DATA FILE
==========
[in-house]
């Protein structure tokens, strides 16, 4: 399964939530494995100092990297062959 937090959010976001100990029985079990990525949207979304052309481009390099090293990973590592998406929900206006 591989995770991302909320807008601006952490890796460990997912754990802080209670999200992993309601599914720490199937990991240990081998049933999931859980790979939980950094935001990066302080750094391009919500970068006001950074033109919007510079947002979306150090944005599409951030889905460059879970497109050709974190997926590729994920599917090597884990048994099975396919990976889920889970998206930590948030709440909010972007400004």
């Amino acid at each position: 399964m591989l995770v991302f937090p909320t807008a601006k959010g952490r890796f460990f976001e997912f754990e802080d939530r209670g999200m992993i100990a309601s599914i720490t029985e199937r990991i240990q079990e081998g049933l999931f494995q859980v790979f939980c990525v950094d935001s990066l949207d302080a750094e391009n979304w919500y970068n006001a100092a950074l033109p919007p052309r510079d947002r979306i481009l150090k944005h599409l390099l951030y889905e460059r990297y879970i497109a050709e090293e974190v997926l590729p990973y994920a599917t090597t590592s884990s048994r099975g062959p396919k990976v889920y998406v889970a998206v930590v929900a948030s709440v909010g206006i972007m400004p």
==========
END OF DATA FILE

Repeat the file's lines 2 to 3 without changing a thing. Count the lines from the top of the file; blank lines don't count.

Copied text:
């Protein structure tokens, strides 16, 4: 399964939530494995100092990297062959 937090959010976001100990029985079990990525949207979304052309481009390099090293990973590592998406929900206006 591989995770991302909320807008601006952490890796460990997912754990802080209670999200992993309601599914720490199937990991240990081998049933999931859980790979939980950094935001990066302080750094391009919500970068006001950074033109919007510079947002979306150090944005599409951030889905460059879970497109050709974190997926590729994920599917090597884990048994099975396919990976889920889970998206930590948030709440909010972007400004």
């Amino acid at each position: 399964m591989l995770v991302f937090p909320t807008a601006k959010g952490r890796f460990f976001e997912f754990e802080d939530r209670g999200m992993i100990a309601s599914i720490t029985e199937r990991i240990q079990e081998g049933l999931f494995q859980v790979f939980c990525v950094d935001s990066l949207d302080a750094e391009n979304w919500y970068n006001a100092a950074l033109p919007p052309r510079d947002r979306i481009l150090k944005h599409l390099l951030y889905e460059r990297y879970i497109a050709e090293e974190v997926l590729p990973y994920a599917t090597t590592s884990s048994r099975g062959p396919k990976v889920y998406v889970a998206v930590v929900a948030s709440v909010g206006i972007m400004p």